[1855–1881 Manuscript Account Book owned by Swedish-American, carpenter and cabinetmaker, Olof Peter Ahlgren in Sweden and Chicago].
This densely written account book spans twenty five years of one immigrants life as he moves from Sweden to Chicago in the mid to later 19th century. Olof Peter Ahlgren’s book is divided into income on one side and, and inverted, with expenses. We speculate that Ahlgren began his account book in Sweden and then continued with it once in America. The entries are in Swedish with some English names as Ahlgren moves to the United States.
Biographical history reveals, in the 1876 Lakeside Annual Directory of the City of Chicago, Olof Peter Ahlgren (1823-1906) is listed as a carpenter at the rear of 90 Front Street in Chicago. The 1880 US Federal Census lists Olof’s occupation as a cabinet maker. He lives with his wife Bingta (1826–?) and the couple board a plumber. Two next door neighbors are also cabinet makers, one from Sweden, the other Germany. One of Ahlgren’s children, Olof H. Ahlgren (1851–1917) emigrated to America in 1871. He became a Chicago grocer and tea merchant and later a proprietor of the Hotel Stockholm at 52–56 East Chicago Avenue. From his son’s biography, we also learn that Olof Peter Ahlgren was a farmer, parish school master, and legal counselor in Sweden. We see numerous entries in the account book for school books, and possibly for bookbinding.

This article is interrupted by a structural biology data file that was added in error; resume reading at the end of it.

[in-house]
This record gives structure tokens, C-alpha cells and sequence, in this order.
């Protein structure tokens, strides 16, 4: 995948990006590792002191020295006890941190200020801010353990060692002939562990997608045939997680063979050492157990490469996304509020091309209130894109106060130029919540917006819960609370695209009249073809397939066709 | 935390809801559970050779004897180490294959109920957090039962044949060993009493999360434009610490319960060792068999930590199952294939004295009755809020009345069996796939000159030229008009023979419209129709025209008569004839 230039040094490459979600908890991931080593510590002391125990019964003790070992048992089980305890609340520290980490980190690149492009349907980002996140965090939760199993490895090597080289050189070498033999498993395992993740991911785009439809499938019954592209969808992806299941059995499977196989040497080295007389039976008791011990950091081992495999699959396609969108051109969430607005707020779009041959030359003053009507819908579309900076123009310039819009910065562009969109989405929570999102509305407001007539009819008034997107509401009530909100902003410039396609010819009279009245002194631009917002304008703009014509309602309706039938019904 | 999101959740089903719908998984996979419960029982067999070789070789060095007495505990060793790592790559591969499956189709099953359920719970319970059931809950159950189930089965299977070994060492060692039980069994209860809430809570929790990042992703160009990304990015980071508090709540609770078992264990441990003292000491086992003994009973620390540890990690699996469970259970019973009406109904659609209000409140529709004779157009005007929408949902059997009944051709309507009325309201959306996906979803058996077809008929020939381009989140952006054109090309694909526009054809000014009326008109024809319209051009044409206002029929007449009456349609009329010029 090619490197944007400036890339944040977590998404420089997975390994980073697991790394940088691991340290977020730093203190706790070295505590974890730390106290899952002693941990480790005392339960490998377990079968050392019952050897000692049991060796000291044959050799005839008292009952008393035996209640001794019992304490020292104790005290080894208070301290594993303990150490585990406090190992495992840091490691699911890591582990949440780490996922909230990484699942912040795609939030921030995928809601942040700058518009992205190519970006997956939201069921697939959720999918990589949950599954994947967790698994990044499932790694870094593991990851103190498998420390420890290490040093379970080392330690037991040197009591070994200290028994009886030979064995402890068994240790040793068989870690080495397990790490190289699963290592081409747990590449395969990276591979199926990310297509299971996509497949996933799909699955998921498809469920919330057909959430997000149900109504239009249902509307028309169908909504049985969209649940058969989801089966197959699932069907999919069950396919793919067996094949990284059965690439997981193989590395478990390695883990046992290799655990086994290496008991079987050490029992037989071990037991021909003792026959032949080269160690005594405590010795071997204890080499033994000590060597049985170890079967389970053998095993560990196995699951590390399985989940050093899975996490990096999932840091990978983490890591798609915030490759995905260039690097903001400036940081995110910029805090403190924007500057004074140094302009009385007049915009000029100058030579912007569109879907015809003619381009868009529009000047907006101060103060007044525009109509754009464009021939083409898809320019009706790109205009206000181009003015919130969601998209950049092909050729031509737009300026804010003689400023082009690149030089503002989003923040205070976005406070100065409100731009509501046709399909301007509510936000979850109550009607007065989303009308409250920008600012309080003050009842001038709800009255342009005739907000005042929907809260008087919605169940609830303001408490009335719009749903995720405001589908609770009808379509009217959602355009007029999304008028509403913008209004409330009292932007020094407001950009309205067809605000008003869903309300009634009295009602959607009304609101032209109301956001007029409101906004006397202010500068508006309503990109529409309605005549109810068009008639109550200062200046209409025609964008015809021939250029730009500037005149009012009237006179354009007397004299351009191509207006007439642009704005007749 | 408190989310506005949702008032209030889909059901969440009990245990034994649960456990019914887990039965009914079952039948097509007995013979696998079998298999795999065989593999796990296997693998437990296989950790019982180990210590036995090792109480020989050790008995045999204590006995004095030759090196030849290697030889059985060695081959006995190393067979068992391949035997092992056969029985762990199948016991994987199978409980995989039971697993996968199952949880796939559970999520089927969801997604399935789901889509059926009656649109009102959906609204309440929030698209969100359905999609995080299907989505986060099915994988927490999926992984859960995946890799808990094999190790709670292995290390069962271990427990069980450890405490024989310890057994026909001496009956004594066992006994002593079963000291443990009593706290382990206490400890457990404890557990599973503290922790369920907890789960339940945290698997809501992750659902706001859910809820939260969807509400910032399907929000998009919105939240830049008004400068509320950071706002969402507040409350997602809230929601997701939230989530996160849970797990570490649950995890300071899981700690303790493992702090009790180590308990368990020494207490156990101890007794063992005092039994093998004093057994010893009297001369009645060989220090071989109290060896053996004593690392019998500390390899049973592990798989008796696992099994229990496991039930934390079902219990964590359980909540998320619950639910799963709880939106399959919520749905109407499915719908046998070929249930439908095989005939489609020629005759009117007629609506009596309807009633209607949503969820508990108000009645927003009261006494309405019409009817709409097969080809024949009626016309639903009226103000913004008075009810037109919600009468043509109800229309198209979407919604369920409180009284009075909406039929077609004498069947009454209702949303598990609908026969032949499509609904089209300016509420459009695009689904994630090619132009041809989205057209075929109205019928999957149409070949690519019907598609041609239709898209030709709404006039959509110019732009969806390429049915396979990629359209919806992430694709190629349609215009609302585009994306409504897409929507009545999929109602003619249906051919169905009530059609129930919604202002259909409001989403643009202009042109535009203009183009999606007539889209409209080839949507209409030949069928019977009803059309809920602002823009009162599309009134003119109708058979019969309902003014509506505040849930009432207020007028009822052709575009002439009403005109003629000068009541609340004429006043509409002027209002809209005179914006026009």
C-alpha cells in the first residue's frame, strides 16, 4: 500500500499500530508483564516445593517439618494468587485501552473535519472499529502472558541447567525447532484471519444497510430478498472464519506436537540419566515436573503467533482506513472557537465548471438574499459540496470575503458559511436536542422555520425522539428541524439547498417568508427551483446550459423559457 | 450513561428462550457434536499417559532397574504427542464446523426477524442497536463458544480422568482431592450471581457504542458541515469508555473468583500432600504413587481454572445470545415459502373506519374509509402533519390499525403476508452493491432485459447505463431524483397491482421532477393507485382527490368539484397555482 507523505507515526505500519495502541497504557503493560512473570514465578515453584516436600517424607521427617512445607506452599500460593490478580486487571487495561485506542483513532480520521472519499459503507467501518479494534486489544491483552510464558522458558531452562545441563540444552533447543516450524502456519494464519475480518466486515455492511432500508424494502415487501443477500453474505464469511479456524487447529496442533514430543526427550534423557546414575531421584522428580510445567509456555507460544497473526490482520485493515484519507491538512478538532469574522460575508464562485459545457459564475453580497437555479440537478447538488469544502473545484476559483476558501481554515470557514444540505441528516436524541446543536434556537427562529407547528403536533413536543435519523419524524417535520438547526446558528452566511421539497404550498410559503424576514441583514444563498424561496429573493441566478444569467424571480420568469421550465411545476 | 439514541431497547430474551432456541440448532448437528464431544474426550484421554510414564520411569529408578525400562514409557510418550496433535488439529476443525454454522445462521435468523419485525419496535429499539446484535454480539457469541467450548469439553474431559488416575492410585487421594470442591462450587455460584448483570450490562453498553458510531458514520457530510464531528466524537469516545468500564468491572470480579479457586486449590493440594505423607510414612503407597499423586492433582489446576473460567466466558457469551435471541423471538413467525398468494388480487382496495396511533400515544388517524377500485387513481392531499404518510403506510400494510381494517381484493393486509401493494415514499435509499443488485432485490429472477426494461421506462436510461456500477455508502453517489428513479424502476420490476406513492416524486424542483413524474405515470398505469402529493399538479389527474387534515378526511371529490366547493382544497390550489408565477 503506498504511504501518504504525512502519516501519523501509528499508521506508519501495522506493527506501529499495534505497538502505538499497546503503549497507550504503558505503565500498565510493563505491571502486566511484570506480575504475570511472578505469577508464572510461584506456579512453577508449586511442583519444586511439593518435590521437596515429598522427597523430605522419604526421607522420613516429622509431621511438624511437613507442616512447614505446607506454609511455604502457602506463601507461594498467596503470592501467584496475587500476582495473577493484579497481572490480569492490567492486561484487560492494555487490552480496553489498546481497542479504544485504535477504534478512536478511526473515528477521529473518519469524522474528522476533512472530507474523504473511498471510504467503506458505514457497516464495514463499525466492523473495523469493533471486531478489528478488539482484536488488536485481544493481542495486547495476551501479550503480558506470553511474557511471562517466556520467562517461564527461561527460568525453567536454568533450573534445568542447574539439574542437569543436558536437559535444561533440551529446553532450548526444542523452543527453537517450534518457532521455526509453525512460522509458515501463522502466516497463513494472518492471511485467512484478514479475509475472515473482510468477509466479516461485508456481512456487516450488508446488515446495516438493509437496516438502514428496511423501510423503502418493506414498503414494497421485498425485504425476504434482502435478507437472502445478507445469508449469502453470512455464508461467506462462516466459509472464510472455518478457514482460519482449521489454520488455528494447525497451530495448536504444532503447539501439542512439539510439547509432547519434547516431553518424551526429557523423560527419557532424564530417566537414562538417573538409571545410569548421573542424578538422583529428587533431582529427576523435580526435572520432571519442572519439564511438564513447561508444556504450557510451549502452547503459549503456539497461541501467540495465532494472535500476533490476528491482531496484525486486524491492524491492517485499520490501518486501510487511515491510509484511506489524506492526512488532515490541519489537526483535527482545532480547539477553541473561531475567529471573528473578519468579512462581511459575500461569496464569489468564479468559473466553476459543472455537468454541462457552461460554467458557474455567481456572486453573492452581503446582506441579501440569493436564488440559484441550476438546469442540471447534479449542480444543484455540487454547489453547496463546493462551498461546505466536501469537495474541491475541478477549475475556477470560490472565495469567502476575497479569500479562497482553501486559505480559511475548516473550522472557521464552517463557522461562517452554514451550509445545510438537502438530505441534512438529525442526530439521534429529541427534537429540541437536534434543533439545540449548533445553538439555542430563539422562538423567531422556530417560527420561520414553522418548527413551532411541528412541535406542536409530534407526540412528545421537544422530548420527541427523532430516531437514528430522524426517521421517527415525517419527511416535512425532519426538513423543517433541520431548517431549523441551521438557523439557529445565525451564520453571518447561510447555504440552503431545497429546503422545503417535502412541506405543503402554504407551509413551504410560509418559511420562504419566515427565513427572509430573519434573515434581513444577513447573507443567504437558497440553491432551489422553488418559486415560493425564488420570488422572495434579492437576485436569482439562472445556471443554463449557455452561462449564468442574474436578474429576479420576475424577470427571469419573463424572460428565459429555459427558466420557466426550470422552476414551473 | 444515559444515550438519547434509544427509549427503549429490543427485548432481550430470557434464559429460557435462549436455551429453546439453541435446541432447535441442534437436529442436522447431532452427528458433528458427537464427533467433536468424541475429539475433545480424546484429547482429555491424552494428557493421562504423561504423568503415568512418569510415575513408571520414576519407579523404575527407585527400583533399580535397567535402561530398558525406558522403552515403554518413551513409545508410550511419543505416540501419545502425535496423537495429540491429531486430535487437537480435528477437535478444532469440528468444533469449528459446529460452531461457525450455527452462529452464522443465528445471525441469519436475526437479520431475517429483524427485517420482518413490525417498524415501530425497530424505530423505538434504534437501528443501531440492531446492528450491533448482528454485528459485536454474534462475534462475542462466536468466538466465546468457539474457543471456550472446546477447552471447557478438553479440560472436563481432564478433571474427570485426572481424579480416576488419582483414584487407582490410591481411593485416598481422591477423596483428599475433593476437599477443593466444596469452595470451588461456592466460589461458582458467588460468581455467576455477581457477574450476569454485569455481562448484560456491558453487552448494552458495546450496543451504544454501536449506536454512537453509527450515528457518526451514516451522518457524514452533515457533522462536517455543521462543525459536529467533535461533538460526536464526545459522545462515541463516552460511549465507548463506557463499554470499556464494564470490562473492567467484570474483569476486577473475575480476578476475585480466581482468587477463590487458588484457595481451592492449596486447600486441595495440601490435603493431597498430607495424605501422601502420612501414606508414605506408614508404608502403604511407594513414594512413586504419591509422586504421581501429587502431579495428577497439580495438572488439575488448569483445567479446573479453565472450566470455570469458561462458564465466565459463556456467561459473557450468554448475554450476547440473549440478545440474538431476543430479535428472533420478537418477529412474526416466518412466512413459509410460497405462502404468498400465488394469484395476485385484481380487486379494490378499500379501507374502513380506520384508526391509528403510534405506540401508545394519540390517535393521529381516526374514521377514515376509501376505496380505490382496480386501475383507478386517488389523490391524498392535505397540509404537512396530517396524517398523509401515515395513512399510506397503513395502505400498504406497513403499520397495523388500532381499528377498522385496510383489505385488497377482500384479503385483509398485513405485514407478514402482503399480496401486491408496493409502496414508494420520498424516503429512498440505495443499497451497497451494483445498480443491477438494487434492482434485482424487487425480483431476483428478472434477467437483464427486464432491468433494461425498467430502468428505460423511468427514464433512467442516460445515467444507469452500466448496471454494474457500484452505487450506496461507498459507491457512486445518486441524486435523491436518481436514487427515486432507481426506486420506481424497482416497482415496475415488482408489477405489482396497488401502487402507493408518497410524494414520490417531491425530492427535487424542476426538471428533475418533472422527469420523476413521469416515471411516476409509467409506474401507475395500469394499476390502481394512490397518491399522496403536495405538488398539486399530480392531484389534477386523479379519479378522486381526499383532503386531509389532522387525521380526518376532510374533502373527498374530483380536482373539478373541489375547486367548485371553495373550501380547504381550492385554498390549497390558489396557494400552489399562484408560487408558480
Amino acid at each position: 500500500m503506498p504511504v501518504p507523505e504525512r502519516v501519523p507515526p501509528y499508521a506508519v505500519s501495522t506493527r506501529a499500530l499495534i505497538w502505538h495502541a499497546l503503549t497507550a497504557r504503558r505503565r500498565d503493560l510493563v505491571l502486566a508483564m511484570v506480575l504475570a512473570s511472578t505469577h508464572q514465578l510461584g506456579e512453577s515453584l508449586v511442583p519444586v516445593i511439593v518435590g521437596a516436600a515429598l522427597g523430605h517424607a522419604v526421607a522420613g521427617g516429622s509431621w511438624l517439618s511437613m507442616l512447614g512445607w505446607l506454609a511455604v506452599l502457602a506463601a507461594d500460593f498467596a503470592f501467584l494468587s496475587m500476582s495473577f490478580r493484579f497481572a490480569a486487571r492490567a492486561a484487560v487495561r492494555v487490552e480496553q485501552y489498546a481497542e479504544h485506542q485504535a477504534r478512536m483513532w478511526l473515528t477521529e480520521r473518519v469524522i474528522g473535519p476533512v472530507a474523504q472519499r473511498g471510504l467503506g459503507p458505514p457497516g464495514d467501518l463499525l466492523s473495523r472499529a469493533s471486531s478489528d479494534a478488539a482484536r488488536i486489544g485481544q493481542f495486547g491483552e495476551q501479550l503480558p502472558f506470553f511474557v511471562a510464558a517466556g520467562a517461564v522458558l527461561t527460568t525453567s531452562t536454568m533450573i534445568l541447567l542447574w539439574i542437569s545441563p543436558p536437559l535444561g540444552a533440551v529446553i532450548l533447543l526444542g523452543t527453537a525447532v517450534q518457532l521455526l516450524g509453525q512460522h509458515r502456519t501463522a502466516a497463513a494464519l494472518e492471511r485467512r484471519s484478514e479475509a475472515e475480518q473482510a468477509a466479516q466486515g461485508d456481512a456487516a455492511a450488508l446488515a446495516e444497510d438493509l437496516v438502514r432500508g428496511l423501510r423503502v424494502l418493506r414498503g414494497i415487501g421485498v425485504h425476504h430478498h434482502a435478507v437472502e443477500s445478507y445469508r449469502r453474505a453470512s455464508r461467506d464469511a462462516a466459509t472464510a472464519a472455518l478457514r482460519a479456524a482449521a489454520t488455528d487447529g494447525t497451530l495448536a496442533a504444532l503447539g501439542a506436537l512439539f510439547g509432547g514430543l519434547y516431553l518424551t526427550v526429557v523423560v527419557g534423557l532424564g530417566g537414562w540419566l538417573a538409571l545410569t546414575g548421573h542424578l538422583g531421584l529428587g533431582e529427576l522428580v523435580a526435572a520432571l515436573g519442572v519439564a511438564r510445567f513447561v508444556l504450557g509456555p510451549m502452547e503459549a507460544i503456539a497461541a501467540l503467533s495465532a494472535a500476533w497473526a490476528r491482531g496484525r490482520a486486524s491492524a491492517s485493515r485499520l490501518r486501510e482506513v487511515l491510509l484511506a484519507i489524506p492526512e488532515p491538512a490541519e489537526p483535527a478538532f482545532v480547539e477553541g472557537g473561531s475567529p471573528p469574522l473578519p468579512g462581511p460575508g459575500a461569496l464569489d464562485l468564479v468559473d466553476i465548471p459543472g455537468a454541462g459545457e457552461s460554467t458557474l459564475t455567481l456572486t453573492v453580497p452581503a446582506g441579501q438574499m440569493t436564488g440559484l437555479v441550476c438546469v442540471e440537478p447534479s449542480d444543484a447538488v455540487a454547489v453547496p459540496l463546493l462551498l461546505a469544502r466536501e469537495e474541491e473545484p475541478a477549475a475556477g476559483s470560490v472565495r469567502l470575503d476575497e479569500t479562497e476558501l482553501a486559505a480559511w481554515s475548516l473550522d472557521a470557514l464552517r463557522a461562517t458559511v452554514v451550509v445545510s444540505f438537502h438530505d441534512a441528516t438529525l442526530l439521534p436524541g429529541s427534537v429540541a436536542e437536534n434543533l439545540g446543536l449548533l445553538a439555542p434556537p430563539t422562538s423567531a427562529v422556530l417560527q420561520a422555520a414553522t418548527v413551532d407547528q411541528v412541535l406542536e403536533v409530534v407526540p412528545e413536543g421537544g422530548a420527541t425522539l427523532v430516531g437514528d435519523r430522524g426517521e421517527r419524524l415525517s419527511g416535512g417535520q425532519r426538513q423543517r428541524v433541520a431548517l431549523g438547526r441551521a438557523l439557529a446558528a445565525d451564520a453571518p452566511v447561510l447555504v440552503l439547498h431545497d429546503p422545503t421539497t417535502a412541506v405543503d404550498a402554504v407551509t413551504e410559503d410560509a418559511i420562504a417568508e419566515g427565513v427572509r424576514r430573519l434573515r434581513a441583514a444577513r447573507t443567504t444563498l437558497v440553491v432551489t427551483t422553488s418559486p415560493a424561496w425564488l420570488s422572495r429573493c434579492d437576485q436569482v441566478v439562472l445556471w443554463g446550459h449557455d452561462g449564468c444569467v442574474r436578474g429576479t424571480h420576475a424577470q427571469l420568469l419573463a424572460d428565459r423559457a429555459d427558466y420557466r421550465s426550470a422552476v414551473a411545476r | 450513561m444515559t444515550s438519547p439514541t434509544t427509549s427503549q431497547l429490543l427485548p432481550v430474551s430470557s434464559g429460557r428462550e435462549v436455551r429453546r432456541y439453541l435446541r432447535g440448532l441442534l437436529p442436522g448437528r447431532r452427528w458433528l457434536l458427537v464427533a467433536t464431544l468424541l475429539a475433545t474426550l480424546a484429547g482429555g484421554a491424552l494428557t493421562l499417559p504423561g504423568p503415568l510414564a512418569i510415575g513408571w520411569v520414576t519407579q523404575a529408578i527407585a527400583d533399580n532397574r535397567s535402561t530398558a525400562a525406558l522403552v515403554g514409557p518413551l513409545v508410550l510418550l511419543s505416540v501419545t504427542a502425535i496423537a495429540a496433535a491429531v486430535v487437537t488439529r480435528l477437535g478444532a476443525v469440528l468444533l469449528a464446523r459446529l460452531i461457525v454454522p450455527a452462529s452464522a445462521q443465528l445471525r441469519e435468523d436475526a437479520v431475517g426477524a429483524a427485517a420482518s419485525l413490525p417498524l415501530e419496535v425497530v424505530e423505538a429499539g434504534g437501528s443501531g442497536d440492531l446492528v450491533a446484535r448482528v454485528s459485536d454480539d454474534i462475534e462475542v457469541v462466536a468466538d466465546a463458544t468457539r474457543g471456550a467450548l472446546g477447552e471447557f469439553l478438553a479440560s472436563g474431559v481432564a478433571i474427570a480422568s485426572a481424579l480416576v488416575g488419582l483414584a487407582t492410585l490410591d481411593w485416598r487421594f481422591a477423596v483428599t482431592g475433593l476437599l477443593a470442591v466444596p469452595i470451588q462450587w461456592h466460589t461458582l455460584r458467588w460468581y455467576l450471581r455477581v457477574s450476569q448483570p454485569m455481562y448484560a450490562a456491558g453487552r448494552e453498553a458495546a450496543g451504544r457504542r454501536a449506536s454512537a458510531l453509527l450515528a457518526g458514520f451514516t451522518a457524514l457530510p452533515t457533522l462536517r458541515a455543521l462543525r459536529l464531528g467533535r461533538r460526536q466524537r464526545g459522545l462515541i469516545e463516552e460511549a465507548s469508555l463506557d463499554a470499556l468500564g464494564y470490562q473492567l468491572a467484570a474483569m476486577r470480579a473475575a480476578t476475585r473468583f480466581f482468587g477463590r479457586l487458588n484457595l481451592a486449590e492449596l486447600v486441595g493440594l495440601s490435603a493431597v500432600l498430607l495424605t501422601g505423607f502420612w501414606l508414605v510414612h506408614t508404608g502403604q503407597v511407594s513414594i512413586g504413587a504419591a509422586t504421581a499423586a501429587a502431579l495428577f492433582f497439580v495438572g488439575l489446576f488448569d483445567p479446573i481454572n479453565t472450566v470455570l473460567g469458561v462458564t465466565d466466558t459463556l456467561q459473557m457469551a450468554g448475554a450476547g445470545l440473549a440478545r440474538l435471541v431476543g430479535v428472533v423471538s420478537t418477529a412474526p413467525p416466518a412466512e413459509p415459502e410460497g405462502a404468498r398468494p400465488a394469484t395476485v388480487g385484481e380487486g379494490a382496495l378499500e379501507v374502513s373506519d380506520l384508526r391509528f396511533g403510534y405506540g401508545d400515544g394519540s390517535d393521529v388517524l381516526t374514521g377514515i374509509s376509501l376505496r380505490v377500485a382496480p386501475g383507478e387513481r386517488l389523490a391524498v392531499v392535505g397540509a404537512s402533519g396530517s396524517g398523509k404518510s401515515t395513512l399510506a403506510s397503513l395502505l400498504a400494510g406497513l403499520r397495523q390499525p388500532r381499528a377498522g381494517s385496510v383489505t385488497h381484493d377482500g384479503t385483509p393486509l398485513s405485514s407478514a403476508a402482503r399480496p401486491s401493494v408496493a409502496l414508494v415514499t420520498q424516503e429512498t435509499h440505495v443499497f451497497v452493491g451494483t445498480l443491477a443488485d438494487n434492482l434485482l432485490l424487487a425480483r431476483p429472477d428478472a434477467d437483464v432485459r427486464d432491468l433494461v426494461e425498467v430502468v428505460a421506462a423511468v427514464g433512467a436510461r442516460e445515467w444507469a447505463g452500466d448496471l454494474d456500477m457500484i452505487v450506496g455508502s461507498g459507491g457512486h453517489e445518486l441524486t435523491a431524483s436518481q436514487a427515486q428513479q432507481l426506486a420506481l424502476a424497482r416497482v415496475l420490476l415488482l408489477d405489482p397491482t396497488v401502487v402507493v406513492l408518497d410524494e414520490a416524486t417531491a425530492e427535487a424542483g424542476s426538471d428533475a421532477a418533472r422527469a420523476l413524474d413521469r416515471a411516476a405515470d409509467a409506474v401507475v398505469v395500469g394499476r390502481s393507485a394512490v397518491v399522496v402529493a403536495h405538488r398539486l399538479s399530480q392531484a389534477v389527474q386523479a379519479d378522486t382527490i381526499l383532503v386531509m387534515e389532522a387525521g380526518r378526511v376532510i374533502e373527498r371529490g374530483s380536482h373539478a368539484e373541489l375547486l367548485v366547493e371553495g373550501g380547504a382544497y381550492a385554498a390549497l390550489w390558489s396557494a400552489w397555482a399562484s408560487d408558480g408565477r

By 1880 we see entries for making bureaus, show cases, cornices, putting marble tops on tables, and cabinetry and carpentry. It also appears as if Ahlgren’s wife took in some money as a washerwoman. The expenses are dense and numerous, including family grocery lists. One loose manuscript statement is dated 1879 from Chicago and details work done for Mr. Alex. Philips, this includes: “sorting lumber for the backs; packing the two big looking glass; join, glo, and rib two bottoms; putting marble tops on tables; one partition by Hubbard; finished 50 showcases.” Another brief bill is for 1877, from Chicago for a Mr. H. Badelsen & Co. The printed and manuscript Chicago based billheads and receipts, indicate the Ahlgrens were settled in Chicago by the mid-1870s. Also of note is a 12 page letter (in Swedish), by Ahlgren written from Chicago in 1886, to a son, Johannes Samuel.
A primary source document worthy of further study to determine the Swedish text within.
Description: [1855–1881 Manuscript Account Book owned by Swedish-American, carpenter and cabinetmaker, Olof Peter Ahlgren in Sweden and Chicago].
[Sweden & Chicago: 1855–1881]. About 185 manuscript pages. Narrow folio. 13½ x 4 inches. Calf-backed spine, marbled boards. Densely written in Swedish in black and violet purple ink. Very Good condition. Items many in English found loose inside: a 12 page letter (this is in Swedish); billheads; receipts; notes; partly-printed form; trade card, etc.
Ref. Olson, The Swedish element in Illinois… (Chicago, 1917), p. 503.